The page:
• COMMUNICATE, explain things to PM (that they should know, aka your performance is 2000 words a day), and ask questions so you are not held responsible for anything later on and so that your translation fits the needs of the client. If you have to go through an agency, remember that the PM does not know much because he doesn't know what questions to ask, but that you on the contrary need to know everything -or as much as possible.
  • START A COOP with trusted fellow translators : If instead of spending our time and energy slaving away for agencies, we were spending it getting rid of them and promoting ourselves via cooperatives, we could get out of this situation and enable good translators to stay in the business. I think this is possible via a lot of PR and communication about our status. Letting end clients (when you know them) know about the reality of this system is also important, but also writing blogs and informing companies and the media. We just have to think of new ways to save our profession and share our ideas through social networks. 

These are just a few basic ideas, but what would be your priorities and solutions to improve the future of translators?



Transperfect's redefinition of proofreading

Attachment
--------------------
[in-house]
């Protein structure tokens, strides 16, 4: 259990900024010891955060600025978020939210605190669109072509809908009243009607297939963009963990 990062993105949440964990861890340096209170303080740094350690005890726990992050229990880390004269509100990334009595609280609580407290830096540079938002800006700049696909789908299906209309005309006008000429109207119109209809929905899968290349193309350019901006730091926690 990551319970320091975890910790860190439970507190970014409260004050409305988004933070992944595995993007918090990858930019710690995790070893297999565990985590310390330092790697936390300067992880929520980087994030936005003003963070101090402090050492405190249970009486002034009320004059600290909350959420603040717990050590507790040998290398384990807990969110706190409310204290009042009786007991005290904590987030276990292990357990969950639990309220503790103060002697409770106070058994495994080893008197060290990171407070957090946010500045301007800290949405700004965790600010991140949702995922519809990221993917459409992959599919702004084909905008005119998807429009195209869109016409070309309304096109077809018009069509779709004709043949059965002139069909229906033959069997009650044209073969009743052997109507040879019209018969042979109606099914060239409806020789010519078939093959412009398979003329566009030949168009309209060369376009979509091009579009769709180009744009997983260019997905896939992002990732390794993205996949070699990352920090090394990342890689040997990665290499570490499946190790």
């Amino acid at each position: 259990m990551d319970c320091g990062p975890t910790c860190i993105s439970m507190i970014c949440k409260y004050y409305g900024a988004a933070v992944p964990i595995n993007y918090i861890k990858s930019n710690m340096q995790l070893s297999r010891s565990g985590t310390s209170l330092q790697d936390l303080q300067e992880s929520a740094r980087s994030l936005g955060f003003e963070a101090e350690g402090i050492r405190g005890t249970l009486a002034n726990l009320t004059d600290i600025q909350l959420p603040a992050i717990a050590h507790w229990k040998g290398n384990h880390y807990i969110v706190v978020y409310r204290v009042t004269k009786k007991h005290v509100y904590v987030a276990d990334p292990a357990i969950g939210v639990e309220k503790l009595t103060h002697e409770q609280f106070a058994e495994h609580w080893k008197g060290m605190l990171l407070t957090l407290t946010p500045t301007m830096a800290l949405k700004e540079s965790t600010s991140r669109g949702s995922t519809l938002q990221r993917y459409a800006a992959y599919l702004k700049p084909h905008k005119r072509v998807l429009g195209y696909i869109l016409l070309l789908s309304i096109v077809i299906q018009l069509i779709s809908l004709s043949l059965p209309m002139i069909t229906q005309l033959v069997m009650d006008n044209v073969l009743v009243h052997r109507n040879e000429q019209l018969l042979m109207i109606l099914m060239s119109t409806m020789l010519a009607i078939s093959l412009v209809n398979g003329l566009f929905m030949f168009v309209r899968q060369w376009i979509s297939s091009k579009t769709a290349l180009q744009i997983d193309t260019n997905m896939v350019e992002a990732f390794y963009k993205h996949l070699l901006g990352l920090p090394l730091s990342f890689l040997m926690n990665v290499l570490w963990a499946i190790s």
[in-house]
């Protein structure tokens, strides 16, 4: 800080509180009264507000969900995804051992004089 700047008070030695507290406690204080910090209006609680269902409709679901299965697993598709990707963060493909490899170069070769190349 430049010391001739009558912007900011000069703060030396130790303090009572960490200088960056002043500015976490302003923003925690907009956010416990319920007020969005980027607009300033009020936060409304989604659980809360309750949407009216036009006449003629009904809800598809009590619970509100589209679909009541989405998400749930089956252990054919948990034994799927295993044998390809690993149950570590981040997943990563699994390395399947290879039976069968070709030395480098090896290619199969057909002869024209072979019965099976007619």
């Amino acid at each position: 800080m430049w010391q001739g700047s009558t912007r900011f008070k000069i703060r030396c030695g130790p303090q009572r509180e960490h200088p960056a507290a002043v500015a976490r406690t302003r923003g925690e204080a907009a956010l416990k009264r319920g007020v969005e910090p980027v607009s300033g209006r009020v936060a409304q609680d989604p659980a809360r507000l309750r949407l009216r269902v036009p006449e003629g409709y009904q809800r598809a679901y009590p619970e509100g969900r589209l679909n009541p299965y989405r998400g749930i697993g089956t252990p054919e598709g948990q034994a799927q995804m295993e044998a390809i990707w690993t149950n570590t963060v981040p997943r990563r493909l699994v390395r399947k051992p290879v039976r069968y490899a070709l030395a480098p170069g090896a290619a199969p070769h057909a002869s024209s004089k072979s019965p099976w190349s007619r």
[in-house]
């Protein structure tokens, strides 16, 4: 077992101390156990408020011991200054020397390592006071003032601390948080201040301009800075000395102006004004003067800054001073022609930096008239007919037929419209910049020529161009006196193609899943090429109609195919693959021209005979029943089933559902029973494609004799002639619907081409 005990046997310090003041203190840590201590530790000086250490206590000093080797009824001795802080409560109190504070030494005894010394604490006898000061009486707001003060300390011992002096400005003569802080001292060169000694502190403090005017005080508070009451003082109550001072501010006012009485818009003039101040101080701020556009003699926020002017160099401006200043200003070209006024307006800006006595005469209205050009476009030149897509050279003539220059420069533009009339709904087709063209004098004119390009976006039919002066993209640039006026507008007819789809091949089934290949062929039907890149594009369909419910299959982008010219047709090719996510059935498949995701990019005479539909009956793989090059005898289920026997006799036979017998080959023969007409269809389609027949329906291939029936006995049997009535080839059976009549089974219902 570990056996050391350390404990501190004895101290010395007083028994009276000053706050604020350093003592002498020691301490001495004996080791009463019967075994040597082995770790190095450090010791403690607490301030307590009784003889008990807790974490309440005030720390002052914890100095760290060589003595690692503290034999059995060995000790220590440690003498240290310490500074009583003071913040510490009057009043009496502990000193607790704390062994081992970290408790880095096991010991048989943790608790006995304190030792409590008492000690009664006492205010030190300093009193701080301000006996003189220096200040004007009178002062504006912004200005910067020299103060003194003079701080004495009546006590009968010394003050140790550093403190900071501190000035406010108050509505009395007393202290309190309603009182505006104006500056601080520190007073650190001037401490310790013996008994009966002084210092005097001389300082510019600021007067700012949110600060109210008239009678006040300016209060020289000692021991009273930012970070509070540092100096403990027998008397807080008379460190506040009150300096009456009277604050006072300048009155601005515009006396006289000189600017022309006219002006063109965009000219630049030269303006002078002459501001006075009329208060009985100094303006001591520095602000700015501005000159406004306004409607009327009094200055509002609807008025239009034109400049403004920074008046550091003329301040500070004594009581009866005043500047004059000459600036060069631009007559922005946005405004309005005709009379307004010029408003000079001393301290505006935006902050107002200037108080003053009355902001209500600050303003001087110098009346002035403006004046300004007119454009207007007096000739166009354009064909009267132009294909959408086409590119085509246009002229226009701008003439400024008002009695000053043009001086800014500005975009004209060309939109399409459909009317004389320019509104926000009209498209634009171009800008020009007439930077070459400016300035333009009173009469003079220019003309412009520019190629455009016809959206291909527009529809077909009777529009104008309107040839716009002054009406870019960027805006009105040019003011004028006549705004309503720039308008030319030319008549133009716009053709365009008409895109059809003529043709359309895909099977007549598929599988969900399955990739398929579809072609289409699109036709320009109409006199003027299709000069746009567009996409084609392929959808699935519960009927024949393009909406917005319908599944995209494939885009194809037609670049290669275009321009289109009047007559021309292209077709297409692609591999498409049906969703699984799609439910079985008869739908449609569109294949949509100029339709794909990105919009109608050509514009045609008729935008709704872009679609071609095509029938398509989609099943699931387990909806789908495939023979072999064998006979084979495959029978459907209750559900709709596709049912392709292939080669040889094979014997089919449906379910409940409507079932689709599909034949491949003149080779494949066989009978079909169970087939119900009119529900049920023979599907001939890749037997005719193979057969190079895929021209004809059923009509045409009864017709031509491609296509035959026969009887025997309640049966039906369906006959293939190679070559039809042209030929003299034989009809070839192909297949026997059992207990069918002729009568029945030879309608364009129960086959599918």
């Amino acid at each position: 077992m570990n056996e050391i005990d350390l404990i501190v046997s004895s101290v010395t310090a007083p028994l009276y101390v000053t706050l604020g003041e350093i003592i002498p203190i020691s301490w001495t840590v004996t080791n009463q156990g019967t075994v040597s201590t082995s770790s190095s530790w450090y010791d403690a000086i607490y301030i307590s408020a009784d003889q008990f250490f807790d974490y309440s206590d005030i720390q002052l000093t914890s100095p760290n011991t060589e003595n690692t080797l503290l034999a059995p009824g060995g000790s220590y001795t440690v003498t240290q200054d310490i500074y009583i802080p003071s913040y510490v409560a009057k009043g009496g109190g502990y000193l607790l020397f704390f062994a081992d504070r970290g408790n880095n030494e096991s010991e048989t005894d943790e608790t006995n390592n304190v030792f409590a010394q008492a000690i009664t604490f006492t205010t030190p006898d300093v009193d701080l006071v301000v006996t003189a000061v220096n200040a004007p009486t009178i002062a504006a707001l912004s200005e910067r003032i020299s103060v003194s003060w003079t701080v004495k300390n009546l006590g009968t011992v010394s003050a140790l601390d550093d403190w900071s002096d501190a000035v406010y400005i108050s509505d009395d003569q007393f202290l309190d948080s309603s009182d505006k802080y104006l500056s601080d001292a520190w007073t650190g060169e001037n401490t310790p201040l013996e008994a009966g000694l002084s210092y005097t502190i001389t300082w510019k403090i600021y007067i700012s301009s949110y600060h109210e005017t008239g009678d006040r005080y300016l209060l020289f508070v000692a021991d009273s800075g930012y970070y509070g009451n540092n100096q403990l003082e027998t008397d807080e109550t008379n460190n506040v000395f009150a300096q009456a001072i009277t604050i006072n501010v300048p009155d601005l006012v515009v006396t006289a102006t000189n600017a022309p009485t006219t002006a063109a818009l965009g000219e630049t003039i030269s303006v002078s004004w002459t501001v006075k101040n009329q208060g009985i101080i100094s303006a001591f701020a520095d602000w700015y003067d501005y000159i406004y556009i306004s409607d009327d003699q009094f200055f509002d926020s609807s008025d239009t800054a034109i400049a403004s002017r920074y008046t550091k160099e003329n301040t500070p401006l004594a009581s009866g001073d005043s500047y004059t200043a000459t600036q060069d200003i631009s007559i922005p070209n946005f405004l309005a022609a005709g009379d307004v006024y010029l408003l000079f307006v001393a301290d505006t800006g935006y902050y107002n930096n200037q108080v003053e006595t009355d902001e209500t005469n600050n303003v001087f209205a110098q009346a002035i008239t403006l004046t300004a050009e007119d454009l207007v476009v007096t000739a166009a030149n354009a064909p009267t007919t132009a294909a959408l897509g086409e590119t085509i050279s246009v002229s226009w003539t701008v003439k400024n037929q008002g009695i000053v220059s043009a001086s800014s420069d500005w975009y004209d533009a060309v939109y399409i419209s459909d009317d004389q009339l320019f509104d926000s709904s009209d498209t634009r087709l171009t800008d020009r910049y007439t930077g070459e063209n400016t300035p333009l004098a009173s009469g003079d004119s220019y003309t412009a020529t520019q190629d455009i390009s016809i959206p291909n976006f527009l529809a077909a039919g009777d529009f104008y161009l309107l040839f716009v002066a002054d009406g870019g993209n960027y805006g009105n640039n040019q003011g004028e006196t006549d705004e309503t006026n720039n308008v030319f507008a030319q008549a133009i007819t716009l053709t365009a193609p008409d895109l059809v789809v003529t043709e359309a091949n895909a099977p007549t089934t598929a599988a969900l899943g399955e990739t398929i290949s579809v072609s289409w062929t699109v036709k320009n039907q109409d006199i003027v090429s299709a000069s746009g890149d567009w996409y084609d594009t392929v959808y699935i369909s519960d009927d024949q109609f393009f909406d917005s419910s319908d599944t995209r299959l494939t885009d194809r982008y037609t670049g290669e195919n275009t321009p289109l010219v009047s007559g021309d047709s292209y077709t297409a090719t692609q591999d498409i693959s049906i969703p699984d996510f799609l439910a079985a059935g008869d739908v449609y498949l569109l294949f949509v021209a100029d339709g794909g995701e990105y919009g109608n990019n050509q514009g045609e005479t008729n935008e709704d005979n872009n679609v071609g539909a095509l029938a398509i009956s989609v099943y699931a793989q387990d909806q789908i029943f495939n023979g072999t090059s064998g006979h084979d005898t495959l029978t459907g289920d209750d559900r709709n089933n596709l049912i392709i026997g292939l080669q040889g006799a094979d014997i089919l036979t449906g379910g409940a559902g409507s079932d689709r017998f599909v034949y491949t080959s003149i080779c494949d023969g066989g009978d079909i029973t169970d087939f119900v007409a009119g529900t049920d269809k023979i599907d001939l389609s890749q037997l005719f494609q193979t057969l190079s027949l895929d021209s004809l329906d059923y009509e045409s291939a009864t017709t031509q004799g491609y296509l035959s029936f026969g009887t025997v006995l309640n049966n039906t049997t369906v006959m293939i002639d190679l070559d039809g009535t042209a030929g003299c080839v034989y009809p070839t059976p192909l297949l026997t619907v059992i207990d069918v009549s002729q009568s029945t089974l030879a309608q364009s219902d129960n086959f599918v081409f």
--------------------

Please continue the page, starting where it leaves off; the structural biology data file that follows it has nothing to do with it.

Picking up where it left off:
SWEATSHOP alert.... 
There was so much to say about the translation agency Transperfect that I decided to create a special entry for them. The complaints from translators seem endless. As a matter of fact, this company has very unethical methods and its business model seems to revolve solely on the systematic exploitation of its translators, who get paid under 4 cents per word. Their greediness knows no bounds and they have made a huge fortune finding ingenuous new ways to pay their contractors less. Even ProZ Blue Board cannot manage to salvage TP's reputation as the "likelihood of working again" earned by TransPerfect from its translators between January 2009 and the present is barely 24%. They even sometimes go as far as banning them. What on earth do they do to deserve such radical measures from such an unselective portal? It appears that in fact, they sometimes have trouble paying their translators.